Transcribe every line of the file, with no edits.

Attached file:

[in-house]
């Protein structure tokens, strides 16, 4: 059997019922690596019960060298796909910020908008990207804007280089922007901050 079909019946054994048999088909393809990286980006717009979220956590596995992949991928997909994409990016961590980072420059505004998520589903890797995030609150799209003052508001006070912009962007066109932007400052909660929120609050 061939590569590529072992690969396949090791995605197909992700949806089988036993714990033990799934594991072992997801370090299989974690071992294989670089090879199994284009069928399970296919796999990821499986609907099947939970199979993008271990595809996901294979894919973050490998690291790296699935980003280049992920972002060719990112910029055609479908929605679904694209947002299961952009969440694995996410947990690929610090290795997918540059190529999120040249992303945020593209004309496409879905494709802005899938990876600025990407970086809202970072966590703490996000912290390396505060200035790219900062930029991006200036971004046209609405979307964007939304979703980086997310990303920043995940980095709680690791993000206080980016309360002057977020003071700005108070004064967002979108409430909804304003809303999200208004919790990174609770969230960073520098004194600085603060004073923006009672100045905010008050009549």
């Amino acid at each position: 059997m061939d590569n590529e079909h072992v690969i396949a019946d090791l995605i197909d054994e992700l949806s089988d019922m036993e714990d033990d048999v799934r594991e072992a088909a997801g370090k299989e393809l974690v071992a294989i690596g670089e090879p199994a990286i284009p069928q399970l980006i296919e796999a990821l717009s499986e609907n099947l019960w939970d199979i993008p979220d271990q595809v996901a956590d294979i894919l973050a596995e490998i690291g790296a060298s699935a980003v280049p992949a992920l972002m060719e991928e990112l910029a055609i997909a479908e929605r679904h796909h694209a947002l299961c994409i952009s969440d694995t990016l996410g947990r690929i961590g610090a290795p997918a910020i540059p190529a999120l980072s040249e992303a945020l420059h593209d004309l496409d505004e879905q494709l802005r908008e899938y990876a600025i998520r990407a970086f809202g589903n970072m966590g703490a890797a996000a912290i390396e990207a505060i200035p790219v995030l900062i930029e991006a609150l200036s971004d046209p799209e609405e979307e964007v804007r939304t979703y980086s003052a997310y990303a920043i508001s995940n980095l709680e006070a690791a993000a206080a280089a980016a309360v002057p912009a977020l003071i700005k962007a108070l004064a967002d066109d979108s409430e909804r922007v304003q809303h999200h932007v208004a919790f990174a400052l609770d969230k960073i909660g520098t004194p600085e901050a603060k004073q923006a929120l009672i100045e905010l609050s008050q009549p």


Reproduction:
[in-house]
């Protein structure tokens, strides 16, 4: 059997019922690596019960060298796909910020908008990207804007280089922007901050 079909019946054994048999088909393809990286980006717009979220956590596995992949991928997909994409990016961590980072420059505004998520589903890797995030609150799209003052508001006070912009962007066109932007400052909660929120609050 061939590569590529072992690969396949090791995605197909992700949806089988036993714990033990799934594991072992997801370090299989974690071992294989670089090879199994284009069928399970296919796999990821499986609907099947939970199979993008271990595809996901294979894919973050490998690291790296699935980003280049992920972002060719990112910029055609479908929605679904694209947002299961952009969440694995996410947990690929610090290795997918540059190529999120040249992303945020593209004309496409879905494709802005899938990876600025990407970086809202970072966590703490996000912290390396505060200035790219900062930029991006200036971004046209609405979307964007939304979703980086997310990303920043995940980095709680690791993000206080980016309360002057977020003071700005108070004064967002979108409430909804304003809303999200208004919790990174609770969230960073520098004194600085603060004073923006009672100045905010008050009549």
């Amino acid at each position: 059997m061939d590569n590529e079909h072992v690969i396949a019946d090791l995605i197909d054994e992700l949806s089988d019922m036993e714990d033990d048999v799934r594991e072992a088909a997801g370090k299989e393809l974690v071992a294989i690596g670089e090879p199994a990286i284009p069928q399970l980006i296919e796999a990821l717009s499986e609907n099947l019960w939970d199979i993008p979220d271990q595809v996901a956590d294979i894919l973050a596995e490998i690291g790296a060298s699935a980003v280049p992949a992920l972002m060719e991928e990112l910029a055609i997909a479908e929605r679904h796909h694209a947002l299961c994409i952009s969440d694995t990016l996410g947990r690929i961590g610090a290795p997918a910020i540059p190529a999120l980072s040249e992303a945020l420059h593209d004309l496409d505004e879905q494709l802005r908008e899938y990876a600025i998520r990407a970086f809202g589903n970072m966590g703490a890797a996000a912290i390396e990207a505060i200035p790219v995030l900062i930029e991006a609150l200036s971004d046209p799209e609405e979307e964007v804007r939304t979703y980086s003052a997310y990303a920043i508001s995940n980095l709680e006070a690791a993000a206080a280089a980016a309360v002057p912009a977020l003071i700005k962007a108070l004064a967002d066109d979108s409430e909804r922007v304003q809303h999200h932007v208004a919790f990174a400052l609770d969230k960073i909660g520098t004194p600085e901050a603060k004073q923006a929120l009672i100045e905010l609050s008050q009549p």